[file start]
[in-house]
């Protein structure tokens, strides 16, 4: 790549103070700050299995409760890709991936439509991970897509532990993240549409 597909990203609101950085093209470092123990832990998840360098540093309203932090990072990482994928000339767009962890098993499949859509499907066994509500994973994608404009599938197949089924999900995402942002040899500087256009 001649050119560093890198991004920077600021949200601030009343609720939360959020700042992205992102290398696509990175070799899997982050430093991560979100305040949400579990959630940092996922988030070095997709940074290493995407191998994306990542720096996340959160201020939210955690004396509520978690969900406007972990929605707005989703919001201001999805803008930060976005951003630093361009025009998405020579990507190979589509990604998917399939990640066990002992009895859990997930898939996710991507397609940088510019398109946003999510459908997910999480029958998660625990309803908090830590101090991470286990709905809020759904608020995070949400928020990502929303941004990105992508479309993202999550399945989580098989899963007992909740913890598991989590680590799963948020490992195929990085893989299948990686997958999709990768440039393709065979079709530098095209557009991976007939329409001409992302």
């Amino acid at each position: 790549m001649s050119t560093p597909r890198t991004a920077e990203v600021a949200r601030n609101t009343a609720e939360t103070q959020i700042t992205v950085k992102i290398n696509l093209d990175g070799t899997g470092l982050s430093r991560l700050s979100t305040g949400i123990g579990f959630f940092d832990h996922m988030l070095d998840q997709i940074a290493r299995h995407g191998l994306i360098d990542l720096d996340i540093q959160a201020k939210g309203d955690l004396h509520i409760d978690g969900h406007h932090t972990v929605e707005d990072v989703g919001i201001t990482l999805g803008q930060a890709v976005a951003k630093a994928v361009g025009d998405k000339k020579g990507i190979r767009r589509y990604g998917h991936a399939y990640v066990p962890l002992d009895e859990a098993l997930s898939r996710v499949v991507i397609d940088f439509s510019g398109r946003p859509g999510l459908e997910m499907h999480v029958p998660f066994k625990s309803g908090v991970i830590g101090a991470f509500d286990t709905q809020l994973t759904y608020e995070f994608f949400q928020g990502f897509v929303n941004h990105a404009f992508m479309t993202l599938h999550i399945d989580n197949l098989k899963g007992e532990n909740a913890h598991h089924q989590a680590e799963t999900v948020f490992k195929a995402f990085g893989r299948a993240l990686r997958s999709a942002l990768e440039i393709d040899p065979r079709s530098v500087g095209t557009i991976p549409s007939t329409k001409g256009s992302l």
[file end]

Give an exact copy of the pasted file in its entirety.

[in-house]
């Protein structure tokens, strides 16, 4: 790549103070700050299995409760890709991936439509991970897509532990993240549409 597909990203609101950085093209470092123990832990998840360098540093309203932090990072990482994928000339767009962890098993499949859509499907066994509500994973994608404009599938197949089924999900995402942002040899500087256009 001649050119560093890198991004920077600021949200601030009343609720939360959020700042992205992102290398696509990175070799899997982050430093991560979100305040949400579990959630940092996922988030070095997709940074290493995407191998994306990542720096996340959160201020939210955690004396509520978690969900406007972990929605707005989703919001201001999805803008930060976005951003630093361009025009998405020579990507190979589509990604998917399939990640066990002992009895859990997930898939996710991507397609940088510019398109946003999510459908997910999480029958998660625990309803908090830590101090991470286990709905809020759904608020995070949400928020990502929303941004990105992508479309993202999550399945989580098989899963007992909740913890598991989590680590799963948020490992195929990085893989299948990686997958999709990768440039393709065979079709530098095209557009991976007939329409001409992302």
């Amino acid at each position: 790549m001649s050119t560093p597909r890198t991004a920077e990203v600021a949200r601030n609101t009343a609720e939360t103070q959020i700042t992205v950085k992102i290398n696509l093209d990175g070799t899997g470092l982050s430093r991560l700050s979100t305040g949400i123990g579990f959630f940092d832990h996922m988030l070095d998840q997709i940074a290493r299995h995407g191998l994306i360098d990542l720096d996340i540093q959160a201020k939210g309203d955690l004396h509520i409760d978690g969900h406007h932090t972990v929605e707005d990072v989703g919001i201001t990482l999805g803008q930060a890709v976005a951003k630093a994928v361009g025009d998405k000339k020579g990507i190979r767009r589509y990604g998917h991936a399939y990640v066990p962890l002992d009895e859990a098993l997930s898939r996710v499949v991507i397609d940088f439509s510019g398109r946003p859509g999510l459908e997910m499907h999480v029958p998660f066994k625990s309803g908090v991970i830590g101090a991470f509500d286990t709905q809020l994973t759904y608020e995070f994608f949400q928020g990502f897509v929303n941004h990105a404009f992508m479309t993202l599938h999550i399945d989580n197949l098989k899963g007992e532990n909740a913890h598991h089924q989590a680590e799963t999900v948020f490992k195929a995402f990085g893989r299948a993240l990686r997958s999709a942002l990768e440039i393709d040899p065979r079709s530098v500087g095209t557009i991976p549409s007939t329409k001409g256009s992302l």